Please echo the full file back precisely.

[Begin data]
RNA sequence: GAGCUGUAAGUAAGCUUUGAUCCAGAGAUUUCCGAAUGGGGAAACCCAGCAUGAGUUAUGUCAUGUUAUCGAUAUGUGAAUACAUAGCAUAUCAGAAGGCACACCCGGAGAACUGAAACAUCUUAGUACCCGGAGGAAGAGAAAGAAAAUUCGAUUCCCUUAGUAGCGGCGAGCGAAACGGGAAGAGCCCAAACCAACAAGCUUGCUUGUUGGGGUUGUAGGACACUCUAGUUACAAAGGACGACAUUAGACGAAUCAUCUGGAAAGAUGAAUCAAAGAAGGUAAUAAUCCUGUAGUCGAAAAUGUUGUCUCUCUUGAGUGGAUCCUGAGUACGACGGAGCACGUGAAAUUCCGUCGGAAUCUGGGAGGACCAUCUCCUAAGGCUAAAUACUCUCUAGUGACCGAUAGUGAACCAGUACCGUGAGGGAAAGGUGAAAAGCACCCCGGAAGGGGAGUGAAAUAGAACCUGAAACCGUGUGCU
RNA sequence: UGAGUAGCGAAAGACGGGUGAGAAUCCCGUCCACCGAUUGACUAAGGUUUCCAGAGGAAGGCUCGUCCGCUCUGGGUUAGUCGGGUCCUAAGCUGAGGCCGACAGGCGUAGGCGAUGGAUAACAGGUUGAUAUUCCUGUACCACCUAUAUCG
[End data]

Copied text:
RNA sequence: GAGCUGUAAGUAAGCUUUGAUCCAGAGAUUUCCGAAUGGGGAAACCCAGCAUGAGUUAUGUCAUGUUAUCGAUAUGUGAAUACAUAGCAUAUCAGAAGGCACACCCGGAGAACUGAAACAUCUUAGUACCCGGAGGAAGAGAAAGAAAAUUCGAUUCCCUUAGUAGCGGCGAGCGAAACGGGAAGAGCCCAAACCAACAAGCUUGCUUGUUGGGGUUGUAGGACACUCUAGUUACAAAGGACGACAUUAGACGAAUCAUCUGGAAAGAUGAAUCAAAGAAGGUAAUAAUCCUGUAGUCGAAAAUGUUGUCUCUCUUGAGUGGAUCCUGAGUACGACGGAGCACGUGAAAUUCCGUCGGAAUCUGGGAGGACCAUCUCCUAAGGCUAAAUACUCUCUAGUGACCGAUAGUGAACCAGUACCGUGAGGGAAAGGUGAAAAGCACCCCGGAAGGGGAGUGAAAUAGAACCUGAAACCGUGUGCU
RNA sequence: UGAGUAGCGAAAGACGGGUGAGAAUCCCGUCCACCGAUUGACUAAGGUUUCCAGAGGAAGGCUCGUCCGCUCUGGGUUAGUCGGGUCCUAAGCUGAGGCCGACAGGCGUAGGCGAUGGAUAACAGGUUGAUAUUCCUGUACCACCUAUAUCG